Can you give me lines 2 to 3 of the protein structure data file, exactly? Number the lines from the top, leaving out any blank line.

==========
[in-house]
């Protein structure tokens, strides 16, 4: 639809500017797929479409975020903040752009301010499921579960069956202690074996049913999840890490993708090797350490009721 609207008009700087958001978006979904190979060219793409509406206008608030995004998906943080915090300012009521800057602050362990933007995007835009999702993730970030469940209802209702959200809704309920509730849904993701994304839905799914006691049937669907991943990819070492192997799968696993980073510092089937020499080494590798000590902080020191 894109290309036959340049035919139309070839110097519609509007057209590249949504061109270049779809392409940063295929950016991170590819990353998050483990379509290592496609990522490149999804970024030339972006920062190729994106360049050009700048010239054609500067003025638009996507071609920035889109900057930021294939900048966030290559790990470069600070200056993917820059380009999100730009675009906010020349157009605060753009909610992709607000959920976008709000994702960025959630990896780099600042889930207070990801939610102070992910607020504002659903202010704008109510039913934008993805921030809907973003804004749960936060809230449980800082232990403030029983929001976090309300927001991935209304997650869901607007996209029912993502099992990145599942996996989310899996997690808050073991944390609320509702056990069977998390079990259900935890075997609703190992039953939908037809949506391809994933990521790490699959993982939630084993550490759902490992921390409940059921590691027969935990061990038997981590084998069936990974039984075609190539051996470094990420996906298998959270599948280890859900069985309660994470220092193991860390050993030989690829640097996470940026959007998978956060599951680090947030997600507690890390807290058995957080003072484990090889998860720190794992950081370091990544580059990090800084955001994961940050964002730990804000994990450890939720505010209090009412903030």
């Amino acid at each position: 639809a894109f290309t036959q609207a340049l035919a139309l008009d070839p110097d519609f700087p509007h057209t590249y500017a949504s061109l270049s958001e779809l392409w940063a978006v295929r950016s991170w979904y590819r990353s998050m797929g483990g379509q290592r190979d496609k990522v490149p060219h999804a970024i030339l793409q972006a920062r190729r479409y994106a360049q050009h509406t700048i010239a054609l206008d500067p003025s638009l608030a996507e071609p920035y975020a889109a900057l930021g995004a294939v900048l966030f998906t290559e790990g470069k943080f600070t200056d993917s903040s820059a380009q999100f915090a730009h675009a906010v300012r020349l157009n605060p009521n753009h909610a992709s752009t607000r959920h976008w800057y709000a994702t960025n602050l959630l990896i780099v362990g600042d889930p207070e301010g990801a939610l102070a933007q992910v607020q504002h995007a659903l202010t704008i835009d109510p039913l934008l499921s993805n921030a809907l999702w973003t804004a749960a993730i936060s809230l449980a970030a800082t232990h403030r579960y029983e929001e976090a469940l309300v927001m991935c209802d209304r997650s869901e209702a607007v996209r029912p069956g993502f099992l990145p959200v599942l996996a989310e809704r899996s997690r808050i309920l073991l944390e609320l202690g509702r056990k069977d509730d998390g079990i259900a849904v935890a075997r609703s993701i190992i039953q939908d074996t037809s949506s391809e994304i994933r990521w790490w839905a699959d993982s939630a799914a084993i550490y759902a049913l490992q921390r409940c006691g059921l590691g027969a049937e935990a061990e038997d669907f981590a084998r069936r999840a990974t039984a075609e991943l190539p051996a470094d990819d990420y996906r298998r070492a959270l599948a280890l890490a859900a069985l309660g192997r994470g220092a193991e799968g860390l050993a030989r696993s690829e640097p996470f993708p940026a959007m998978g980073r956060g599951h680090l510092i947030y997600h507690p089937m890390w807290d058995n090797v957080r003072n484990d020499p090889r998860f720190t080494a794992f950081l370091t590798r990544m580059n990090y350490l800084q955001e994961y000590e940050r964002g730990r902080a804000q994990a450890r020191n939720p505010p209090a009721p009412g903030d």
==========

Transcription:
């Protein structure tokens, strides 16, 4: 639809500017797929479409975020903040752009301010499921579960069956202690074996049913999840890490993708090797350490009721 609207008009700087958001978006979904190979060219793409509406206008608030995004998906943080915090300012009521800057602050362990933007995007835009999702993730970030469940209802209702959200809704309920509730849904993701994304839905799914006691049937669907991943990819070492192997799968696993980073510092089937020499080494590798000590902080020191 894109290309036959340049035919139309070839110097519609509007057209590249949504061109270049779809392409940063295929950016991170590819990353998050483990379509290592496609990522490149999804970024030339972006920062190729994106360049050009700048010239054609500067003025638009996507071609920035889109900057930021294939900048966030290559790990470069600070200056993917820059380009999100730009675009906010020349157009605060753009909610992709607000959920976008709000994702960025959630990896780099600042889930207070990801939610102070992910607020504002659903202010704008109510039913934008993805921030809907973003804004749960936060809230449980800082232990403030029983929001976090309300927001991935209304997650869901607007996209029912993502099992990145599942996996989310899996997690808050073991944390609320509702056990069977998390079990259900935890075997609703190992039953939908037809949506391809994933990521790490699959993982939630084993550490759902490992921390409940059921590691027969935990061990038997981590084998069936990974039984075609190539051996470094990420996906298998959270599948280890859900069985309660994470220092193991860390050993030989690829640097996470940026959007998978956060599951680090947030997600507690890390807290058995957080003072484990090889998860720190794992950081370091990544580059990090800084955001994961940050964002730990804000994990450890939720505010209090009412903030």
């Amino acid at each position: 639809a894109f290309t036959q609207a340049l035919a139309l008009d070839p110097d519609f700087p509007h057209t590249y500017a949504s061109l270049s958001e779809l392409w940063a978006v295929r950016s991170w979904y590819r990353s998050m797929g483990g379509q290592r190979d496609k990522v490149p060219h999804a970024i030339l793409q972006a920062r190729r479409y994106a360049q050009h509406t700048i010239a054609l206008d500067p003025s638009l608030a996507e071609p920035y975020a889109a900057l930021g995004a294939v900048l966030f998906t290559e790990g470069k943080f600070t200056d993917s903040s820059a380009q999100f915090a730009h675009a906010v300012r020349l157009n605060p009521n753009h909610a992709s752009t607000r959920h976008w800057y709000a994702t960025n602050l959630l990896i780099v362990g600042d889930p207070e301010g990801a939610l102070a933007q992910v607020q504002h995007a659903l202010t704008i835009d109510p039913l934008l499921s993805n921030a809907l999702w973003t804004a749960a993730i936060s809230l449980a970030a800082t232990h403030r579960y029983e929001e976090a469940l309300v927001m991935c209802d209304r997650s869901e209702a607007v996209r029912p069956g993502f099992l990145p959200v599942l996996a989310e809704r899996s997690r808050i309920l073991l944390e609320l202690g509702r056990k069977d509730d998390g079990i259900a849904v935890a075997r609703s993701i190992i039953q939908d074996t037809s949506s391809e994304i994933r990521w790490w839905a699959d993982s939630a799914a084993i550490y759902a049913l490992q921390r409940c006691g059921l590691g027969a049937e935990a061990e038997d669907f981590a084998r069936r999840a990974t039984a075609e991943l190539p051996a470094d990819d990420y996906r298998r070492a959270l599948a280890l890490a859900a069985l309660g192997r994470g220092a193991e799968g860390l050993a030989r696993s690829e640097p996470f993708p940026a959007m998978g980073r956060g599951h680090l510092i947030y997600h507690p089937m890390w807290d058995n090797v957080r003072n484990d020499p090889r998860f720190t080494a794992f950081l370091t590798r990544m580059n990090y350490l800084q955001e994961y000590e940050r964002g730990r902080a804000q994990a450890r020191n939720p505010p209090a009721p009412g903030d």